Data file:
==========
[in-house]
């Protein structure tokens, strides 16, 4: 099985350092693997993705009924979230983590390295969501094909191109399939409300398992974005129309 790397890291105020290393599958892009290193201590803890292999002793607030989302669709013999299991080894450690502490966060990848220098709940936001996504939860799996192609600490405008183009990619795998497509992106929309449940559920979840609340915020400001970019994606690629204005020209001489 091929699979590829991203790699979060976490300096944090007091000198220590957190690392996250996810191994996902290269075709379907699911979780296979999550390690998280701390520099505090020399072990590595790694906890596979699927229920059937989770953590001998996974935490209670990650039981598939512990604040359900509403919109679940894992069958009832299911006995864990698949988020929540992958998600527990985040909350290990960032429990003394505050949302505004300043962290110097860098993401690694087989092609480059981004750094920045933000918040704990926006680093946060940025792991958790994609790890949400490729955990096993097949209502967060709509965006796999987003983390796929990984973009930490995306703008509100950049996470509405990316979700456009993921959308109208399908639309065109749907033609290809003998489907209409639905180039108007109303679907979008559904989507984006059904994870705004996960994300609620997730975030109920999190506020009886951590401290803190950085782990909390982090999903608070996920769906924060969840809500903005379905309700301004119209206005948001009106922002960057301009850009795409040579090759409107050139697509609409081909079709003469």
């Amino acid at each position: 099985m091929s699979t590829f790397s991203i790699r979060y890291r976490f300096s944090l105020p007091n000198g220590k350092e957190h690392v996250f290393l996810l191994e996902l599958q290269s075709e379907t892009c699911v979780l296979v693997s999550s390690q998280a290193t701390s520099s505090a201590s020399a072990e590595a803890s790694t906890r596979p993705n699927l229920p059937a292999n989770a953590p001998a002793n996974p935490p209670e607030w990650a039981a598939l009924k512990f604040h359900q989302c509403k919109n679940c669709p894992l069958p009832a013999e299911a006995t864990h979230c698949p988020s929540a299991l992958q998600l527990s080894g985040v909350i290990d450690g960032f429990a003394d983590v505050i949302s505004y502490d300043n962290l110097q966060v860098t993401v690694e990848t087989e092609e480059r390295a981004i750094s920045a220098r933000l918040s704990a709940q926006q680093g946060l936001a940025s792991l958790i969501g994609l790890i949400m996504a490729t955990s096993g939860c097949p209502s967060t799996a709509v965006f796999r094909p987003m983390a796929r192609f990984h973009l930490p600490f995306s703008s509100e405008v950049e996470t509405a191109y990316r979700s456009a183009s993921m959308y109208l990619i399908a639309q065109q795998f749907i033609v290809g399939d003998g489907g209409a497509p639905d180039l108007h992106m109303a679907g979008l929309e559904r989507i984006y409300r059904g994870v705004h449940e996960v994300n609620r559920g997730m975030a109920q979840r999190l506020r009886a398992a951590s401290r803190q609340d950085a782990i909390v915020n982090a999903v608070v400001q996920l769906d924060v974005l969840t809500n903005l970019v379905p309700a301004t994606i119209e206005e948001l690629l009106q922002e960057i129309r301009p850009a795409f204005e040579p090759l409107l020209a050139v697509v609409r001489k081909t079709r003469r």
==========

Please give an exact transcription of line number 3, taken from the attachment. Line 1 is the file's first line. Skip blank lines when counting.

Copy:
């Amino acid at each position: 099985m091929s699979t590829f790397s991203i790699r979060y890291r976490f300096s944090l105020p007091n000198g220590k350092e957190h690392v996250f290393l996810l191994e996902l599958q290269s075709e379907t892009c699911v979780l296979v693997s999550s390690q998280a290193t701390s520099s505090a201590s020399a072990e590595a803890s790694t906890r596979p993705n699927l229920p059937a292999n989770a953590p001998a002793n996974p935490p209670e607030w990650a039981a598939l009924k512990f604040h359900q989302c509403k919109n679940c669709p894992l069958p009832a013999e299911a006995t864990h979230c698949p988020s929540a299991l992958q998600l527990s080894g985040v909350i290990d450690g960032f429990a003394d983590v505050i949302s505004y502490d300043n962290l110097q966060v860098t993401v690694e990848t087989e092609e480059r390295a981004i750094s920045a220098r933000l918040s704990a709940q926006q680093g946060l936001a940025s792991l958790i969501g994609l790890i949400m996504a490729t955990s096993g939860c097949p209502s967060t799996a709509v965006f796999r094909p987003m983390a796929r192609f990984h973009l930490p600490f995306s703008s509100e405008v950049e996470t509405a191109y990316r979700s456009a183009s993921m959308y109208l990619i399908a639309q065109q795998f749907i033609v290809g399939d003998g489907g209409a497509p639905d180039l108007h992106m109303a679907g979008l929309e559904r989507i984006y409300r059904g994870v705004h449940e996960v994300n609620r559920g997730m975030a109920q979840r999190l506020r009886a398992a951590s401290r803190q609340d950085a782990i909390v915020n982090a999903v608070v400001q996920l769906d924060v974005l969840t809500n903005l970019v379905p309700a301004t994606i119209e206005e948001l690629l009106q922002e960057i129309r301009p850009a795409f204005e040579p090759l409107l020209a050139v697509v609409r001489k081909t079709r003469r």